Women and girls face numerous challenges with regard to their sexual and reproductive health as well as accessing services. Although there are efforts to improve educational opportunities for girls, one of the challenges they face is menstrual hygiene management and other pubertal changes.
Many studies have documented the impact of menstruation on the education of girls, with challenges of menstrual hygiene management and acquisition of sanitary towels affecting girls’ school attendance. It is reported that some girls stayed away from school for up to five days in a month during their menstrual period. This setback leads many to fully withdraw from school altogether.
Creating a healthier, safer, and more equitable world in which women and girls are not stigmatized, excluded, or discriminated against merely because they menstruate is a non-negotiable obligation for which everyone must take responsibility.
Lack of sanitary pads has been widely reported to be a major contributory factor to school absenteeism among girls in their menstrual period. Furthermore, research has documented menstruating girls’ experiences of shame, fear, and confusion across many communities in Ghana.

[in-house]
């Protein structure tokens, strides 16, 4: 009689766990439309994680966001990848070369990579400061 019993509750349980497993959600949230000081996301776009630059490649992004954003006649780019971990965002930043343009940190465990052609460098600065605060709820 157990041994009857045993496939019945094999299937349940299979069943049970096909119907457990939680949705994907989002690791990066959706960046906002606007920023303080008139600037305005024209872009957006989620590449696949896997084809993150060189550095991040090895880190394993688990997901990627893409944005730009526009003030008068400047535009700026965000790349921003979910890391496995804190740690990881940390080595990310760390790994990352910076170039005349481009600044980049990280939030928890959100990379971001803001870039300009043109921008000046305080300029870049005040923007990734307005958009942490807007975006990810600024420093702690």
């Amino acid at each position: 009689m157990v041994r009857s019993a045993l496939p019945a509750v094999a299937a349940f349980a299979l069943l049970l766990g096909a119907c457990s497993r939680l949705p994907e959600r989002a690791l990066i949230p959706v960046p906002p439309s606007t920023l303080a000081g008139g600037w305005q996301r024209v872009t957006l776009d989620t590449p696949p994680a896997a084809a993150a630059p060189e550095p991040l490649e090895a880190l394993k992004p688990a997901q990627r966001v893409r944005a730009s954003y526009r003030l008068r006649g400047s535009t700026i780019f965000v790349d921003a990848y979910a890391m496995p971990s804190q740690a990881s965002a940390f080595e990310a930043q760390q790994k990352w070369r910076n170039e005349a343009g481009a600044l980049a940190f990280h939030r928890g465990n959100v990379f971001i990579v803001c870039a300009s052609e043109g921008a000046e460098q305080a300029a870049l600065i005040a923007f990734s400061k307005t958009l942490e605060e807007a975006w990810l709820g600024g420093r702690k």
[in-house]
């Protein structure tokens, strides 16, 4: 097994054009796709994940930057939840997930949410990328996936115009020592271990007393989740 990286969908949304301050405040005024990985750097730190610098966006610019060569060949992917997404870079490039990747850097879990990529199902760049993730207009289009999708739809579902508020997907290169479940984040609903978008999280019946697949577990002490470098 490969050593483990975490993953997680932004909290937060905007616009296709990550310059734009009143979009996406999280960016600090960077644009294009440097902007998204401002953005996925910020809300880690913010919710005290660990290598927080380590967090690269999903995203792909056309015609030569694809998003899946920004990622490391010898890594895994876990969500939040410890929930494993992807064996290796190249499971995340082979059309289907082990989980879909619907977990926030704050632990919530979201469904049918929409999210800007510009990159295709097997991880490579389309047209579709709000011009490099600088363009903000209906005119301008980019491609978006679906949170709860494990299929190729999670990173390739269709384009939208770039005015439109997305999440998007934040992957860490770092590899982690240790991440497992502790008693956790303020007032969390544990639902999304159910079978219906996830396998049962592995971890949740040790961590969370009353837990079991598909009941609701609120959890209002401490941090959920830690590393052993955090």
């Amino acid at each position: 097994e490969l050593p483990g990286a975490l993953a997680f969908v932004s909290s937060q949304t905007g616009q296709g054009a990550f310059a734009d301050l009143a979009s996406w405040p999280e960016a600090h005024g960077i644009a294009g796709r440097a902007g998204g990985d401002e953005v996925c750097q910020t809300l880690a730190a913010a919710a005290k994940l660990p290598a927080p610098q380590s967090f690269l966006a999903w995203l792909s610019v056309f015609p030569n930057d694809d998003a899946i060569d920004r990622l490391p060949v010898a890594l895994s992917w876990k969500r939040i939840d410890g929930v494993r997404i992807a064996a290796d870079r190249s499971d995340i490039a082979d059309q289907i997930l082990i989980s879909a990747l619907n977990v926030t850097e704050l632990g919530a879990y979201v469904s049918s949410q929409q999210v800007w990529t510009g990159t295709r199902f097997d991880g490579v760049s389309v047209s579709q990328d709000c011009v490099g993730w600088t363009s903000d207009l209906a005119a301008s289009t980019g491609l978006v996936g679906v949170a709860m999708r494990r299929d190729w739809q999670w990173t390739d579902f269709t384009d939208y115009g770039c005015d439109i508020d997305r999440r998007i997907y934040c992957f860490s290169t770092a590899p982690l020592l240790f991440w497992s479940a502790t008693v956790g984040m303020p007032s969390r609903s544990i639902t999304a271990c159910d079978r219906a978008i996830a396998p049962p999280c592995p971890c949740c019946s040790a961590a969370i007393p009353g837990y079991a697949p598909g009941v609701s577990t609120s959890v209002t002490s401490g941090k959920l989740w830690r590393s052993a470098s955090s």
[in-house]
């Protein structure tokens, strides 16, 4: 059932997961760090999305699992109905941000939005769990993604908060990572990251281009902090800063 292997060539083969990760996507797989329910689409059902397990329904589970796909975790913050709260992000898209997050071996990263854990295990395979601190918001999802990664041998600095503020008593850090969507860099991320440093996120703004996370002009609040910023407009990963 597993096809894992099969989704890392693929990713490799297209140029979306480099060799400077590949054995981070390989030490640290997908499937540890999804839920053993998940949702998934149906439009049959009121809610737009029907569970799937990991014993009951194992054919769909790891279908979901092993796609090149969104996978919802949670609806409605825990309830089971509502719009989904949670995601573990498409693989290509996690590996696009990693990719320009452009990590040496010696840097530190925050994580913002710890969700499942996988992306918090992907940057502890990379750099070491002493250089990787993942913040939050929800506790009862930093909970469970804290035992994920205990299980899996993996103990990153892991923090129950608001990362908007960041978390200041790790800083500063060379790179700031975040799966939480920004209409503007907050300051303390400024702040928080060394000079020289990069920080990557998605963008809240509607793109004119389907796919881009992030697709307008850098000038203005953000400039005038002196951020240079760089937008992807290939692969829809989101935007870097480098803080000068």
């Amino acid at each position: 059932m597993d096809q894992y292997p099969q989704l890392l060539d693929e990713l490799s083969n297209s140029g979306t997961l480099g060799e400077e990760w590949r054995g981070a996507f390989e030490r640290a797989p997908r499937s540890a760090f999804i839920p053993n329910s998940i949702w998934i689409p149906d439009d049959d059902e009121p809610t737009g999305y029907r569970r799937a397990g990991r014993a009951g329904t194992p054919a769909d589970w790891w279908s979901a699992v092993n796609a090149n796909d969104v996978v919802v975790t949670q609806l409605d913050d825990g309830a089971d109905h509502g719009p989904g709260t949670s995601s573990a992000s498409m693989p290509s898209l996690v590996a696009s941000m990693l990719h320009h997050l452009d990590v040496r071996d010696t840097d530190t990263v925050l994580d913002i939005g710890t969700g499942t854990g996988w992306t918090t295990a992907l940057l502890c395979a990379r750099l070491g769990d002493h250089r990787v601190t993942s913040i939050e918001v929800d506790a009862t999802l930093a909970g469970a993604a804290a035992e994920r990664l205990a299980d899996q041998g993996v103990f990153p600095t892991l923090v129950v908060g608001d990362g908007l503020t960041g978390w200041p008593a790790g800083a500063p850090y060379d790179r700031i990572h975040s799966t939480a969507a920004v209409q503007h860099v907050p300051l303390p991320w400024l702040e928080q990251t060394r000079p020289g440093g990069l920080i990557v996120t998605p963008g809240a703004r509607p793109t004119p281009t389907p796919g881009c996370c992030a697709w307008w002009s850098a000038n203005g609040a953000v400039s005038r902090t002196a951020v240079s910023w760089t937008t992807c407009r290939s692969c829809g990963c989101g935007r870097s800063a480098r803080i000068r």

The challenges girls face attempting to manage their menstruation with insufficient information about their bodies, a lack of social support and ongoing social and hygiene taboos lead to a vicious cycle that affects the health and education of many girls in our communities.
Given the multiple challenges adolescent girls face, it is evident that promoting menstrual hygiene management is an important step towards safeguarding the dignity, bodily integrity, and overall life opportunities of girls.
In view of this, Speciallady Awareness has taken this upon itself to support girls/women with these needs.
Our support has reached about 15 public schools since we began in 2018. About 17,000 students have so far benefitted from our program, and about $100,000 worth of medical supplies and sanitary products has been donated.
Speciallady Awareness recognizes menstruation as a natural process for which women and girls should experience no stigma. The organization equally aligns with the voice of civil society actors and activists, calling for the exclusion of taxes on sanitary pads to reduce and ultimately end period poverty. Finally, Speciallady Awareness promotes access to science-based information about menstruation and hygiene products that will enable women and girls to menstruate without stigma, as this is their human right and which serves their dignity.
Also, Speciallady Awareness continues to educate women and young girls about the importance of seeking early diagnosis for their reproductive health disorders.